The key idea is to extract the* filtered medial surface* of the grid representation according to the dimension of the aerial vehicle. In the next step, the use of the* A*-star algorithm aims to find the shortest path on the FMS. Since the returned path is not smooth due to the continuous heading changes of the* A*-star path, a smoothing method is finally applied.

This may appear similar to the idea adopted in [29]. However, in this cited paper, the authors propose a 2D solution for a 3D path planning problem. The method is based on a 2D skeleton represented as a thin line. The 3rd dimension is not considered at any time.

The main contributions can be summarized in three essential points:(i)We introduce a 3D skeletonization algorithm for direct applications in aerial robotics context based on a 2D shape representation algorithm.(ii)In order to eliminate oscillations and tight turns in the generated path, we propose a new safety corridor based smoothing approach using Bézier curves.(iii)We perform a comparative study of the proposed approach by applying the* A*-star algorithm directly on an inflated occupancy grid and defining a set of quantitative criteria.

The paper is organized as follows. In Section 2, we present the two steps constituting the proposed solution. The first is the extraction of the FMS on the navigable space, and the second is the computation of the shortest path on the FMS. In Section 3, we introduce a new Bézier curve based method to smooth the initial planned path. In Section 4, our solution is compared to the* A*-star solution applied on the 3D grid representation. We finally conclude the paper and introduce the future work.

#### 2. Path Planning on the Environments GVG

This section is dedicated to the problem of accurate and real-time path planning on the Generalized Voronoi Graph (GVG), i.e., the set of points in the environment at equal distance from their two closest obstacles. Given a 3D occupancy grid delimiting the navigable space from the obstacles , it is approximated here by the medial surface of , filtered with respect to the robot dimension.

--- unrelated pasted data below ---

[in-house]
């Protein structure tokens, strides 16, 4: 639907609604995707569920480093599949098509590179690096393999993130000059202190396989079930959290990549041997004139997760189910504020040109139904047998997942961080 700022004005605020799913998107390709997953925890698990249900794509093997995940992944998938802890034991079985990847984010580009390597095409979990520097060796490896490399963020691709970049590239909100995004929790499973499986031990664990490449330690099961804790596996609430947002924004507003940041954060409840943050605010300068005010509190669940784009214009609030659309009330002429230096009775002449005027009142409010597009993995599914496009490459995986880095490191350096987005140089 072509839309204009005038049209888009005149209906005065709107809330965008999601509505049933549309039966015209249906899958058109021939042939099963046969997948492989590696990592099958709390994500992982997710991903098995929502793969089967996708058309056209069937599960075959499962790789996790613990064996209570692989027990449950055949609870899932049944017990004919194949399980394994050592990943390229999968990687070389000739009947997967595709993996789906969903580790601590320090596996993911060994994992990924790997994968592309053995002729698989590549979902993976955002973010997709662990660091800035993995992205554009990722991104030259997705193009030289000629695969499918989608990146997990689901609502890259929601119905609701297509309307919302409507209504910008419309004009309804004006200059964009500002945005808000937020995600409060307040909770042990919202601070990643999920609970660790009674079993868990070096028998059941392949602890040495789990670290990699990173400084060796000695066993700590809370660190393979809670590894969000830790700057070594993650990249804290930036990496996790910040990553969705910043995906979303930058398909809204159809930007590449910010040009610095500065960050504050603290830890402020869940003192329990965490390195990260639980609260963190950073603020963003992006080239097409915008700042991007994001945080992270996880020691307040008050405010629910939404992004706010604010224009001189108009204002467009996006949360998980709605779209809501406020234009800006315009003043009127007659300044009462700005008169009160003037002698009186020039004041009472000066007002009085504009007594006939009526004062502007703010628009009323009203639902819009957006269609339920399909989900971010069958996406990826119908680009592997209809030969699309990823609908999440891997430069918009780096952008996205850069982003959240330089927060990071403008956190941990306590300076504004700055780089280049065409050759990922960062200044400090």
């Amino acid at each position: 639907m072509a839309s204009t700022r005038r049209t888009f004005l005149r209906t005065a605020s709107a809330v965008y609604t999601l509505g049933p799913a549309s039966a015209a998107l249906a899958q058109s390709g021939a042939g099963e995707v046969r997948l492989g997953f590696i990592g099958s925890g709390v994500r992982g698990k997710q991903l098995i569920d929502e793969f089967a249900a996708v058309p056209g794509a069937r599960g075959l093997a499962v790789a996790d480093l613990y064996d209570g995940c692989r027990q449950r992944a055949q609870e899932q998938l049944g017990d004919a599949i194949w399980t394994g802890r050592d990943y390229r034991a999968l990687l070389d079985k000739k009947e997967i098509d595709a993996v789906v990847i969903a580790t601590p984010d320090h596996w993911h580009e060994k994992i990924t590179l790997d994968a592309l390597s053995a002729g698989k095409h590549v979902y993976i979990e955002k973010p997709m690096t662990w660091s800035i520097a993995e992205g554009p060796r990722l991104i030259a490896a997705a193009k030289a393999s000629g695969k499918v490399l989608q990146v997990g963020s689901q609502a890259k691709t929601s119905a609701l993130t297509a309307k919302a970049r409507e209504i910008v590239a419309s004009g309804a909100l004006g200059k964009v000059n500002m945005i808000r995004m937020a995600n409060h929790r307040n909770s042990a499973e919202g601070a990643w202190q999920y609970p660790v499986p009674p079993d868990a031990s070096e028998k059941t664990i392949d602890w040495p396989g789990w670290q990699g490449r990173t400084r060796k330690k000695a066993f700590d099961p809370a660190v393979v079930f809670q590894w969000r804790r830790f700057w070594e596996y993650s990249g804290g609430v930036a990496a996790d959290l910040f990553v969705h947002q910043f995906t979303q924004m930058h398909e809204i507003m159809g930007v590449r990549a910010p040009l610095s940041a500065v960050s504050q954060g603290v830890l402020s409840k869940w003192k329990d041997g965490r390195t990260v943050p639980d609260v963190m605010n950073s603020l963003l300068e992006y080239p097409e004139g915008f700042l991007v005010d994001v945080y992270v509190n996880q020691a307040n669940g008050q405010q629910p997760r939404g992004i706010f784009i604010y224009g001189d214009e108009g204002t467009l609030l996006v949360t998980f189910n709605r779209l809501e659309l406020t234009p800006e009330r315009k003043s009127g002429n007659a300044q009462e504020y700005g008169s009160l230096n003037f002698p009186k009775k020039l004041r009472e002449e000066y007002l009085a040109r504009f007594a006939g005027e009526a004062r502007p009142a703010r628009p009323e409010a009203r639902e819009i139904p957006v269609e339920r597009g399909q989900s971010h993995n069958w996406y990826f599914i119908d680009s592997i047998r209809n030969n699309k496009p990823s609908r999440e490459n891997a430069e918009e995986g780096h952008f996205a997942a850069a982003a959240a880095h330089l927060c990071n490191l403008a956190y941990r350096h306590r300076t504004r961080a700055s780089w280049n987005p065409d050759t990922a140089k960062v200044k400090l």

##### 2.1. Skeletonization and Filtering of the Navigable Space

Let be a subset of and be its complement. Initially defined by Blum [30], the real medial axis of (also referred to as skeleton) is the set of points at equal distance from their two closest neighbors in . As pointed out in [31], this definition is conceptually equivalent to the GVG of an environment and is thus used here as an accurate approximation. In the specific case of 3D shapes, it generates a set of surfaces and is thus also referred to as medial surface.

For each shape point , let denote the set of its closest points on , referred to as projection of . The corresponding Euclidean distance is denoted as . Accordingly, the skeleton can then be defined by

To efficiently approximate and filter the environment GVG, two important concerns have to be considered. First, the navigable space is expressed in this work in a discrete domain (the occupancy grid ). Applying (1) directly on would fail, since, in most cases, even when a given cell actually belongs to the environment GVG.

Therefore, the definition of the discrete medial axis has to be slightly modified. Although several solutions were proposed over the years, this work is based upon the Integer Medial Axis (IMA) [32]. Let denote the reduced projection of , corresponding to the first element in with respect to a lexical ordering. Given a digital shape and its complement , the discrete skeleton of can then be expressed aswhere is the set of direct neighbors of and is the midpoint of line segment . The first condition measures the (Euclidean) distance between the projections of and to remove skeleton points related to aliasing, while the second condition is used to produce a skeleton as thin as possible, since it only selects the best approximation to the real skeleton. Note that it is theoretically proven [32] that this definition efficiently approximates the medial axis of the corresponding shape in while removing skeleton points induced by discretization.

The second major concern is the question of boundary noise: Skeletons are known to be very sensitive to small shape deformations and tend to produce spurious branches. The IMA efficiently approximates Blum’s real medial axis but is not designed to filter noisy branches. This issue is addressed here using the delta medial axis (DMA) [33], a real-time pruning strategy able to identify and discard spurious skeleton branches in real time. The algorithm was initially designed for 2D shapes but can straightforwardly be extended to higher dimensions.

The core concepts of the algorithm are illustrated in Figure 1.